1921
Volume 53, Issue 4
  • ISSN: 0002-9637
  • E-ISSN: 1476-1645
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Abstract

Abstract

The prevalence of O1 and non-O1 has been investigated in numerous Somali regions of the Horn of Africa from 1983 to 1990. From January 1983 to January 1985 and between December 1986 and December 1990, no strains of O1 and 226 strains (5.3%) of non-O1 were isolated from 4,295 diarrhea cases. During a cholera epidemic in 1985 and 1986, the overall case-fatality rate was 13% and the attack rate was 3–3.5 per 1,000 population. Matched case-control studies identified a waterborne route of transmission. A drug-susceptible Ogawa strain from Ethiopia caused the introduction of the disease into northern Somalia. There were two major resistant derivatives of the original strain, and the one resistant to ampicillin, kanamycin, streptomycin, sulfonamide, and tetracycline (TC) predominated in the spreading disease. In 1986, susceptible Ogawa strains quickly displaced this resistant strain. The two incompatibility group C plasmids responsible for the resistance patterns had complex and scattered differences in their structures. Physical analysis of the plasmid DNA region coding for TC resistance demonstrated its genetic amplification in highly resistant variants of Ogawa strains.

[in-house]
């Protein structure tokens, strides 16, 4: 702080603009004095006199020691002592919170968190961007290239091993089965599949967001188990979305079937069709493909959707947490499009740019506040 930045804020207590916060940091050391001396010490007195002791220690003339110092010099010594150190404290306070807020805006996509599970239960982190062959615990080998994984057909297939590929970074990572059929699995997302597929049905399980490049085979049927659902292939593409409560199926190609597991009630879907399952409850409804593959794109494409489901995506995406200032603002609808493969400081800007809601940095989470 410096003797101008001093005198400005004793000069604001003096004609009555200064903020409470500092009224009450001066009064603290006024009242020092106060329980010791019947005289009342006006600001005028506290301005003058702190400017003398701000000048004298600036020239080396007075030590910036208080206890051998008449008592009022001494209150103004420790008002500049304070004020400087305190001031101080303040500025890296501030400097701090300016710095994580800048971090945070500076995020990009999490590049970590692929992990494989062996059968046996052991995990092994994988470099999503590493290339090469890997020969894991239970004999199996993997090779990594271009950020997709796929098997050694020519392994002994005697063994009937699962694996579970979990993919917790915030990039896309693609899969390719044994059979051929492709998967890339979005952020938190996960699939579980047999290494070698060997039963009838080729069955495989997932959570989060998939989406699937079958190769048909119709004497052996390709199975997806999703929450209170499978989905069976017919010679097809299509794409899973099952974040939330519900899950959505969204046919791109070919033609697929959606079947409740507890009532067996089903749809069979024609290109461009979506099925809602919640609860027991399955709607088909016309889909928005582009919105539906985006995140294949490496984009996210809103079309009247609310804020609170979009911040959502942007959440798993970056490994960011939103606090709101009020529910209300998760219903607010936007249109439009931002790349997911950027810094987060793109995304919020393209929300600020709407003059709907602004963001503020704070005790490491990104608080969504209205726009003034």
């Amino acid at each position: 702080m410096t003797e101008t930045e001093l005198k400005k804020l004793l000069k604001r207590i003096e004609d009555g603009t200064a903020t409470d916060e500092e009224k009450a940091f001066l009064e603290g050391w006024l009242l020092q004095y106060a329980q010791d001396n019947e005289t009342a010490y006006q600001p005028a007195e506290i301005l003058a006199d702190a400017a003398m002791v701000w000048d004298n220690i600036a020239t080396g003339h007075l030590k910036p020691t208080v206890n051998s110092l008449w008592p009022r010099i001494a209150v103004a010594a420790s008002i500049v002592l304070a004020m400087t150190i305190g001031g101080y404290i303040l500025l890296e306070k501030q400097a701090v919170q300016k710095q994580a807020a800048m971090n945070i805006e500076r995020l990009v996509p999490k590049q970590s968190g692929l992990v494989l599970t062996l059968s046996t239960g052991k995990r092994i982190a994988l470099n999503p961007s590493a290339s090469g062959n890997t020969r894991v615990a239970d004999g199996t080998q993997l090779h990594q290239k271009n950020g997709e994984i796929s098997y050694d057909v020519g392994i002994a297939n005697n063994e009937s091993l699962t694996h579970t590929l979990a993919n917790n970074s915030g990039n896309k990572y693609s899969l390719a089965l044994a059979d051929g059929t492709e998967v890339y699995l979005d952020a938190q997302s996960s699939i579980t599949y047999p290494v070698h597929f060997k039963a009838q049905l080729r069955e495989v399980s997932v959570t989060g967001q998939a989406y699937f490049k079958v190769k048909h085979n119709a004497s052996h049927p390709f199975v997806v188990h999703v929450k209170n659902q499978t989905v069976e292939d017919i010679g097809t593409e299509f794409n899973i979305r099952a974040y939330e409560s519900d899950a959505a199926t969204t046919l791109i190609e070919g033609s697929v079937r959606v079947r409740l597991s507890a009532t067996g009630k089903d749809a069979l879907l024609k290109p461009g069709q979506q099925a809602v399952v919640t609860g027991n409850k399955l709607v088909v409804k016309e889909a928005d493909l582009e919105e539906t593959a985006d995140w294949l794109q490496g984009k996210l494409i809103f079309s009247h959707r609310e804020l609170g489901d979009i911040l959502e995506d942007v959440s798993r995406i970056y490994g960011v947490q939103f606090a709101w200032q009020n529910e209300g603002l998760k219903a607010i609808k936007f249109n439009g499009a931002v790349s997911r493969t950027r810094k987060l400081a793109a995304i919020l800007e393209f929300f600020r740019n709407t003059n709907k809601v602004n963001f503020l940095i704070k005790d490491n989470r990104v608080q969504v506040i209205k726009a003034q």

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/content/journals/10.4269/ajtmh.1995.53.351
1995-10-01
2017-11-23
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